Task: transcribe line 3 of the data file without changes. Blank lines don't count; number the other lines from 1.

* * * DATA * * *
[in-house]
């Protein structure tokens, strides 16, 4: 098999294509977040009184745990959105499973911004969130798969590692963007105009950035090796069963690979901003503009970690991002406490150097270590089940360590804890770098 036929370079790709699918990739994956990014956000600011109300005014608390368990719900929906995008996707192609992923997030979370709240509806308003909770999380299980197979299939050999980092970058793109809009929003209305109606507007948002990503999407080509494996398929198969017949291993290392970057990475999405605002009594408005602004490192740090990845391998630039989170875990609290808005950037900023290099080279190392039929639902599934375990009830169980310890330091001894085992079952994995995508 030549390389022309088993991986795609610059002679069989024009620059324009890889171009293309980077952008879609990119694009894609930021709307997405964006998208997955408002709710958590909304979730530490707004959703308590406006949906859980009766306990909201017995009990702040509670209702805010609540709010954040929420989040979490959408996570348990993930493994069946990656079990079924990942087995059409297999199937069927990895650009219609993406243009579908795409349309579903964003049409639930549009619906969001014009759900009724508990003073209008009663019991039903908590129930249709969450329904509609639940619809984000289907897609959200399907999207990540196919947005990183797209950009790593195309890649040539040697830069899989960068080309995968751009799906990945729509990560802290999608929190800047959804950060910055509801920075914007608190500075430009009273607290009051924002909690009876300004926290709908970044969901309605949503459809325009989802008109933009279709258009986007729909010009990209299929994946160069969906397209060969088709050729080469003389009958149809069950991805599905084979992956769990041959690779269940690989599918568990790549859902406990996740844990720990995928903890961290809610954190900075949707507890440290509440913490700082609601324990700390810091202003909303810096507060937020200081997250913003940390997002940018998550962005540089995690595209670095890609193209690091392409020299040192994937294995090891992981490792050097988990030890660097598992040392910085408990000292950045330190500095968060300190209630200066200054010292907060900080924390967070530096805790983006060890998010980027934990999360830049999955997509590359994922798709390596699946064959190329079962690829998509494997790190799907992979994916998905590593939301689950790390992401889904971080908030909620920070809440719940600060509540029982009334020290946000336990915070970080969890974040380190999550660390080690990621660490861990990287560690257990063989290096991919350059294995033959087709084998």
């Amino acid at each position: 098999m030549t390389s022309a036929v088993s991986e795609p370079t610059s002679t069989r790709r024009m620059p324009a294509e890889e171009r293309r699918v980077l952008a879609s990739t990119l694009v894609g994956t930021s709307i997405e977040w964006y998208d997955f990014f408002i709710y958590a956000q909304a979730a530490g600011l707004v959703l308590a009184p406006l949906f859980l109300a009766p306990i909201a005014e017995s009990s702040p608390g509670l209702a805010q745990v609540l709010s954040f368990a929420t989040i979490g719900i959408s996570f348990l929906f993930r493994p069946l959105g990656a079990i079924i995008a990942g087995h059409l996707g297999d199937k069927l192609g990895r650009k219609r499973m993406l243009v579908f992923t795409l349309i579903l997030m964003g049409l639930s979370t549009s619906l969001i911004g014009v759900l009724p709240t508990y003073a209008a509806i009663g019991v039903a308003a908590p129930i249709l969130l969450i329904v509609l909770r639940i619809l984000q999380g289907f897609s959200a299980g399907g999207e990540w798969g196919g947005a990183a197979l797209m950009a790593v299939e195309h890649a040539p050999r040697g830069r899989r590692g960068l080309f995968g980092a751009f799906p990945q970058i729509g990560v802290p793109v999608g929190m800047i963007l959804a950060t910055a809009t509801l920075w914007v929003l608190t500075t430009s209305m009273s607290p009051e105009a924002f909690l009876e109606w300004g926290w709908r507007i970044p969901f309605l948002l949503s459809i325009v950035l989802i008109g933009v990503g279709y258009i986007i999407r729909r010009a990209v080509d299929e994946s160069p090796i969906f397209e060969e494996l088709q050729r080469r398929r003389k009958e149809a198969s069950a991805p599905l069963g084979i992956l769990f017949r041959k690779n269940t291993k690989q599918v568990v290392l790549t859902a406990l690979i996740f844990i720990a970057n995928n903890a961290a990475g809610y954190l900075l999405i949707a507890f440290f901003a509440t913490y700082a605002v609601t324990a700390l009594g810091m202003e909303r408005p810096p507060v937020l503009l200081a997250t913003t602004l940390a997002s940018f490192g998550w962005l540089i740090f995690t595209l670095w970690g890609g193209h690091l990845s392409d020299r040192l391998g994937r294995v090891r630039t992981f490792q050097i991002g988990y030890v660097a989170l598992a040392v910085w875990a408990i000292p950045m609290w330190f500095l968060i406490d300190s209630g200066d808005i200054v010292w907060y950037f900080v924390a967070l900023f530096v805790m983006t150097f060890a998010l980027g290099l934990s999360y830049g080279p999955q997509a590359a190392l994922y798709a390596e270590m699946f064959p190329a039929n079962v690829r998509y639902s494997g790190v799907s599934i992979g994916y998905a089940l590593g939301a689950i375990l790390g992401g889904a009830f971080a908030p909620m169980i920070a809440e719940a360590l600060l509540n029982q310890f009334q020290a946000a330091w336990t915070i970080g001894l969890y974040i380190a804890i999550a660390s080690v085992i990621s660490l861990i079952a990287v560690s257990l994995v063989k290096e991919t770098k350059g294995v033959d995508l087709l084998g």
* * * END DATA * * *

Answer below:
């Amino acid at each position: 098999m030549t390389s022309a036929v088993s991986e795609p370079t610059s002679t069989r790709r024009m620059p324009a294509e890889e171009r293309r699918v980077l952008a879609s990739t990119l694009v894609g994956t930021s709307i997405e977040w964006y998208d997955f990014f408002i709710y958590a956000q909304a979730a530490g600011l707004v959703l308590a009184p406006l949906f859980l109300a009766p306990i909201a005014e017995s009990s702040p608390g509670l209702a805010q745990v609540l709010s954040f368990a929420t989040i979490g719900i959408s996570f348990l929906f993930r493994p069946l959105g990656a079990i079924i995008a990942g087995h059409l996707g297999d199937k069927l192609g990895r650009k219609r499973m993406l243009v579908f992923t795409l349309i579903l997030m964003g049409l639930s979370t549009s619906l969001i911004g014009v759900l009724p709240t508990y003073a209008a509806i009663g019991v039903a308003a908590p129930i249709l969130l969450i329904v509609l909770r639940i619809l984000q999380g289907f897609s959200a299980g399907g999207e990540w798969g196919g947005a990183a197979l797209m950009a790593v299939e195309h890649a040539p050999r040697g830069r899989r590692g960068l080309f995968g980092a751009f799906p990945q970058i729509g990560v802290p793109v999608g929190m800047i963007l959804a950060t910055a809009t509801l920075w914007v929003l608190t500075t430009s209305m009273s607290p009051e105009a924002f909690l009876e109606w300004g926290w709908r507007i970044p969901f309605l948002l949503s459809i325009v950035l989802i008109g933009v990503g279709y258009i986007i999407r729909r010009a990209v080509d299929e994946s160069p090796i969906f397209e060969e494996l088709q050729r080469r398929r003389k009958e149809a198969s069950a991805p599905l069963g084979i992956l769990f017949r041959k690779n269940t291993k690989q599918v568990v290392l790549t859902a406990l690979i996740f844990i720990a970057n995928n903890a961290a990475g809610y954190l900075l999405i949707a507890f440290f901003a509440t913490y700082a605002v609601t324990a700390l009594g810091m202003e909303r408005p810096p507060v937020l503009l200081a997250t913003t602004l940390a997002s940018f490192g998550w962005l540089i740090f995690t595209l670095w970690g890609g193209h690091l990845s392409d020299r040192l391998g994937r294995v090891r630039t992981f490792q050097i991002g988990y030890v660097a989170l598992a040392v910085w875990a408990i000292p950045m609290w330190f500095l968060i406490d300190s209630g200066d808005i200054v010292w907060y950037f900080v924390a967070l900023f530096v805790m983006t150097f060890a998010l980027g290099l934990s999360y830049g080279p999955q997509a590359a190392l994922y798709a390596e270590m699946f064959p190329a039929n079962v690829r998509y639902s494997g790190v799907s599934i992979g994916y998905a089940l590593g939301a689950i375990l790390g992401g889904a009830f971080a908030p909620m169980i920070a809440e719940a360590l600060l509540n029982q310890f009334q020290a946000a330091w336990t915070i970080g001894l969890y974040i380190a804890i999550a660390s080690v085992i990621s660490l861990i079952a990287v560690s257990l994995v063989k290096e991919t770098k350059g294995v033959d995508l087709l084998g």